While these occurrences tend to frustrate and anger us, Paul chose to diffuse the tension with Godly praise. What’s the difference between Paul and the rest of us? A clue is found in our refrigerators. Tip it over and what falls out? The answer of course is, what’s ever inside of it. The same is true for the heart: when it’s nudged the true contents are discharged.

We plainly see that Paul’s heart was filled with love and adoration for Jesus Christ.

For out of the abundance of the heart his mouth speaks. Luke 6:45B

Heart Questions:

  • Is it your practice to ask the Lord to search your heart?
  • Do you see the guy who cut you off or took your parking space as an answer to that prayer?
  • What spilled out of your heart as you slammed on the brakes to avoid a collision?

But You, O Lord, know me; You have seen me, And You have tested my heart toward You. Jeremiah 12:3a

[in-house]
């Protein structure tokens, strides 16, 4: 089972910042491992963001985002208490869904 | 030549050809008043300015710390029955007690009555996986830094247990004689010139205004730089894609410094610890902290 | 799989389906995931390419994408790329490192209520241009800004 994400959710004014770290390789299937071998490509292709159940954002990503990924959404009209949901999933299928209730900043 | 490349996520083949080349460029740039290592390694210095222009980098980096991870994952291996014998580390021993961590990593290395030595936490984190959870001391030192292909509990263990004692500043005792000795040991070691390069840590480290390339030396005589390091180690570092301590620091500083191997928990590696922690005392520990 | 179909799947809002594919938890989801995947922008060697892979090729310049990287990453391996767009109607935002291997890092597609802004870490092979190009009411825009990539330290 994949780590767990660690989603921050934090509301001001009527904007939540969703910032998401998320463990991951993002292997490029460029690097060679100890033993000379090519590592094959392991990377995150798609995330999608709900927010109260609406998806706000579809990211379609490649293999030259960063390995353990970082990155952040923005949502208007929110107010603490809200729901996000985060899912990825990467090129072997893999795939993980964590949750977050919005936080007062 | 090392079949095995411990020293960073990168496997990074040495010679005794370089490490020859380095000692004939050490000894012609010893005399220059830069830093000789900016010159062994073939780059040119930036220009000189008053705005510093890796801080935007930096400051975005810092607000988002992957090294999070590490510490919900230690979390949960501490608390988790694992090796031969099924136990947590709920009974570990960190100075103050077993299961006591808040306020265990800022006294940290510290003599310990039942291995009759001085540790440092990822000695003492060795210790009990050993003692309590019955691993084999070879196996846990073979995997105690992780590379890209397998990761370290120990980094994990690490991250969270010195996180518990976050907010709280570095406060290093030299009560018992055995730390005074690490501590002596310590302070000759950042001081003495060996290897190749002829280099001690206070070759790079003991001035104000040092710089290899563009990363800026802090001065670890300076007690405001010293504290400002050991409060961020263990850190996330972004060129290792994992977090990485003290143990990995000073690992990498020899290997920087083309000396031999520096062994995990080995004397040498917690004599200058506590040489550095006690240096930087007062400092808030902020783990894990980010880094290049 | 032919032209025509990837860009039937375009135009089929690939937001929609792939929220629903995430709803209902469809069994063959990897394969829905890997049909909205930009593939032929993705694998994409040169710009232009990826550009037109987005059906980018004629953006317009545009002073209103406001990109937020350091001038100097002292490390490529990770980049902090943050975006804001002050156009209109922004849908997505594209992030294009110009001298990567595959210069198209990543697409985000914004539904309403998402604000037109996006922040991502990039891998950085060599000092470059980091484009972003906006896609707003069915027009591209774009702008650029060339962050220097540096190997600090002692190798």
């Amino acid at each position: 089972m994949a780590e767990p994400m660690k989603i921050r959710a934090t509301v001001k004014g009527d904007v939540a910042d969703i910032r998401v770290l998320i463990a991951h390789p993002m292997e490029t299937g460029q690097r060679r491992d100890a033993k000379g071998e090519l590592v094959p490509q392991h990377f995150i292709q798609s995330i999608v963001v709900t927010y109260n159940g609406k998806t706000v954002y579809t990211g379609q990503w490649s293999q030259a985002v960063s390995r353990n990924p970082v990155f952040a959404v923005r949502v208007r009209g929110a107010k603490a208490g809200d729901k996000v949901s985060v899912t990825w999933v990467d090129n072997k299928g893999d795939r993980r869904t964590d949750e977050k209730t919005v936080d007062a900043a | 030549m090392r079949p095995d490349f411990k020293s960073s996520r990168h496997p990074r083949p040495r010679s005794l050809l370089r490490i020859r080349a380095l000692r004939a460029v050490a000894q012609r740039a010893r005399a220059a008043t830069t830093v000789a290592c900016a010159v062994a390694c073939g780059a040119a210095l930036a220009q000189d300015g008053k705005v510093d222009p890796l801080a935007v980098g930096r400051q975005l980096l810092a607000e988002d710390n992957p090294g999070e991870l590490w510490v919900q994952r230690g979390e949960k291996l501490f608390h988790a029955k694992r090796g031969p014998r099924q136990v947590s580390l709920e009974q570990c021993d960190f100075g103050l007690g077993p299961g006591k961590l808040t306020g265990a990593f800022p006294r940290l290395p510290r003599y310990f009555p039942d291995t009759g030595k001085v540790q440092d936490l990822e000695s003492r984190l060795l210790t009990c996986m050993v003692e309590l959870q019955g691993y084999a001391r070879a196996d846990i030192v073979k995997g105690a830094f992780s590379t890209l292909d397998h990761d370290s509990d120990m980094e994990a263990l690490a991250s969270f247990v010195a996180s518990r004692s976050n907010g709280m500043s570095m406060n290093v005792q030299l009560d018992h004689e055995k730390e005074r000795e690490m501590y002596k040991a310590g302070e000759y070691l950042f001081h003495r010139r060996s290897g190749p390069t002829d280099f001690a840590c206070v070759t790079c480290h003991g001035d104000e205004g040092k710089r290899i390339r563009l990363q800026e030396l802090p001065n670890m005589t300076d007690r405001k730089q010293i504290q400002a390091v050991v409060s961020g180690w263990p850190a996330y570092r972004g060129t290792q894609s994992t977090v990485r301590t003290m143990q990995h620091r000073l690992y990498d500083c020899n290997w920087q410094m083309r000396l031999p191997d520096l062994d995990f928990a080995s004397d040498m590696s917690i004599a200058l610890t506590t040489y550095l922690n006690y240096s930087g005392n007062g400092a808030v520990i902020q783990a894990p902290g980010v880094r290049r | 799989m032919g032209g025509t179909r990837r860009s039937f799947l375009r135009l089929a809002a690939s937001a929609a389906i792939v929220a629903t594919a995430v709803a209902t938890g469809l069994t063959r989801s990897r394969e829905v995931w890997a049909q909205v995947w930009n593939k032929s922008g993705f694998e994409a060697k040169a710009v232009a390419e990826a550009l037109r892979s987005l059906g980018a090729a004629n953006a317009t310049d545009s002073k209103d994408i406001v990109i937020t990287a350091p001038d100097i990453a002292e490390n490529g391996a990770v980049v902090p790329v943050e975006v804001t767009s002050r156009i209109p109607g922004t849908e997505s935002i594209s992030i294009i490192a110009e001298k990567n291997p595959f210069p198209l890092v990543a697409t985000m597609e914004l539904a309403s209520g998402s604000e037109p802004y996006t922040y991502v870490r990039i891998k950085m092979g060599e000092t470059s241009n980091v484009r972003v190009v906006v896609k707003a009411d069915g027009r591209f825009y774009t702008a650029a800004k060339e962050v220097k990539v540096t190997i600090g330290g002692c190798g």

In these types of situations, what if instead of rage we chose gratitude; after all, didn’t God just answer your prayer?  I don’t know about you, but having my prayers answered so emphatically is extremely cool! What if instead of rolling down the window and cursing, we paused to thank the person, sharing how God just used him to answer your prayer?

Talk about a witnessing opportunity!

The Abnormal Heart

Then the multitude rose up together against them; and the magistrates tore off their clothes and commanded them to be beaten with rods. And when they had laid many stripes on them, they threw them into prison, commanding the jailer to keep them securely. Having received such a charge, he put them into the inner prison and fastened their feet in the stocks. But at midnight Paul and Silas were praying and singing hymns to God, and the prisoners were listening to them. Suddenly there was a great earthquake, so that the foundations of the prison were shaken; and immediately all the doors were opened and everyone’s chains were loosed. Acts 16:22-26